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AAN 2015: Coffee consumption protects you from getting MS


Senior Member
AAN 2015: Coffee consumption protects you from getting MS

.Premission to repost by Prof. Gavin Giovannoni

There are some in the ME/CFS medical field that believe ME/CFS is 'MS Light' or 'Atypical MS'. Dr. Hornig alluded to this fact recently. The reason I post these articles is the fact that research in one area may spill over into another area of research or the fact that researchers reviewing a site may look at the research in another disease category that could be related to theirs and it might raise their interest level.

Are you a heavy coffee drinker?

Gavin Giovannoni commenting:
"I was at a meeting yesterday and the discussion centred around risk factor for Parkinson's disease and whether or not any of these were applicable to MS. The study below being presented at the AAN shows that coffee consumption is protective and reduces your chances of getting MS."

"I am a bit of a caffeine junkie myself; mainly to keep my sleep deprived brain alert and functional. I must consume about 8 shots of espresso before mid afternoon; the upside is I am protecting myself from getting neurodegenerative diseases, MS included. Jokes aside, there is interesting biology here and we really need to find out if the association is causal. Does caffeine really reduce your risk of getting MS because it has immunological or neuroprotective effects, or is it simply associated with a genomic or another environmental risk factor for MS?

For example, some of the genes linked to MS susceptibility may simply increase your chances of drinking and liking coffee. The only way to sort this out is to get into the lab and do some basic experiments or to do an interventional study. The other thing to remember is that it may not be caffeine the active stimulant in coffee that is responsible of the effect; coffee has a large number of other active ingredients that may be responsible."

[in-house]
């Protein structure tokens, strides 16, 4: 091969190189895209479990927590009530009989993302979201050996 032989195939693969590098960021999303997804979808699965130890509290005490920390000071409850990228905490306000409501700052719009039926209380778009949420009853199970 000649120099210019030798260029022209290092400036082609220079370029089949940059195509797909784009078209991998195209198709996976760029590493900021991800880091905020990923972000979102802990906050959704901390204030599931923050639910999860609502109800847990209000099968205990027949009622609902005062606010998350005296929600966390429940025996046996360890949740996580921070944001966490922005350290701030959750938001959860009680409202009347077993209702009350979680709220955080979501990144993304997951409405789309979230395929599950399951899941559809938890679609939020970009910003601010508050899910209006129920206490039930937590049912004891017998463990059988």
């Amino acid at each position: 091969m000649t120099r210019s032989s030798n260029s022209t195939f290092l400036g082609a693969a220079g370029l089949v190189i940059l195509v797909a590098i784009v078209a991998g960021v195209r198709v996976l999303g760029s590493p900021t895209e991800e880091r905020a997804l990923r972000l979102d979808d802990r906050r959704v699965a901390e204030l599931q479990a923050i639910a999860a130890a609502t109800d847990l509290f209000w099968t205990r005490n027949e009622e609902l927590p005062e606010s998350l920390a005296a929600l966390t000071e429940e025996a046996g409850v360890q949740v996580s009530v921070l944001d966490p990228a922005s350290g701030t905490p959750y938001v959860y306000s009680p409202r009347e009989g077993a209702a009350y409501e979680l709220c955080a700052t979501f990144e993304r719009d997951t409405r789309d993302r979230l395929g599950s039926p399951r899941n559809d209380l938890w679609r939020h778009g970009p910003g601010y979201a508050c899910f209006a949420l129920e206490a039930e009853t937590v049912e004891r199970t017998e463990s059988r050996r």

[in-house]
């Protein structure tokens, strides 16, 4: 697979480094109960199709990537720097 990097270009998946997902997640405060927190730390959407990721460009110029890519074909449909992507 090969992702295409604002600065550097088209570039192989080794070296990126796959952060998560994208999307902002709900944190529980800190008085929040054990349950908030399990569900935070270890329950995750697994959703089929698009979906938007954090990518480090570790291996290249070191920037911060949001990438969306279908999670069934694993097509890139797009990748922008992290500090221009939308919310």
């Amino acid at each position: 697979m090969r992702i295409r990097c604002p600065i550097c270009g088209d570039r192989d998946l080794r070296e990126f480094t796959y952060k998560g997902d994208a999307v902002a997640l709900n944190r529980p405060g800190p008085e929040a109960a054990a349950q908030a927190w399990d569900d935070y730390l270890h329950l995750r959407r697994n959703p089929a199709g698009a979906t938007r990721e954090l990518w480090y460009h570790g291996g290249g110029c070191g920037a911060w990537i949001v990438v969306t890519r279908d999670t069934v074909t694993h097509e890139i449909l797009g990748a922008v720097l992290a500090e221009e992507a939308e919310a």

"Well done to Ellen Mowry and her team; a very well done study and very interesting."

Mowry et al. Greater Consumption of Coffee is Associated with Reduced Odds of Multiple Sclerosis (S45.004). Neurology April 6, 2015 vol. 84 no. 14 Supplement S45.004

We sought to determine if coffee consumption is associated with MS risk.

Previous studies on caffeine consumption and MS risk have been inconclusive. Caffeine intake has been associated with reduced odds of Parkinson’s and Alzheimer’s diseases and thus may be neuroprotective.

Using two population-based case-control studies (a Swedish study of 1,629 incident cases and 2,807 controls, and a Kaiser Permanente Northern California (United States) study of 584 prevalent cases and 581 controls), the association of coffee consumption prior to disease onset with the odds of MS was evaluated in multivariate unconditional logistic regression models, adjusted for potential confounding factors, including (but not limited to) age, sex, smoking, body mass index, and sun exposure habits.

In the Swedish cohort, coffee consumption was associated with reduced odds of MS compared to subjects who reported no coffee consumption. Consuming at least 6 cups of coffee daily during the index year was associated with an adjusted odds ratio (OR) for MS of 0.67 (95%CI 0.47-0.95). The corresponding ORs for those who reported high coffee consumption 5 or 10 years before the index year were 0.70 (95% CI 0.50-0.99) and 0.72 (95%CI 0.48-1.06). In the Kaiser Permanente Northern California study, among those who consumed 4 our more cups of coffee daily prior to the index year, the OR for MS was also 0.67 (95% CI 0.47-0.95).

High coffee consumption is associated with reduced odds of MS. Caffeine has neuroprotective properties and seems to suppress the production of proinflammatory cytokines, which may be mechanisms that explain the observed association.

Study Supported by:
Swedish Medical Research Council; Swedish Research Council for Health, Working Life and Welfare; Knut and Alice Wallenberg, AFA, and Swedish Brain Foundations; Swedish Association for Persons with Neurological Disabilities; NIH/NINDS R01 NS049510; R01 NS0495103; NIH/NIAID R01 A1076544


Senior Member
It's more likely that people with MS or pre-MS can't handle coffee very well. This doesn't have to be related to genetics.

It's similar to saying that being sedentary or not drinking alcohol increases the risk diseases. It's a helluva lot more likely that people with undiagnosed disease, or in a pre-disease state, do not tolerate those activities to the same extent as healthy people.

If they want to be taken seriously about these sorts of correlations, they need to use long-term prospective studies.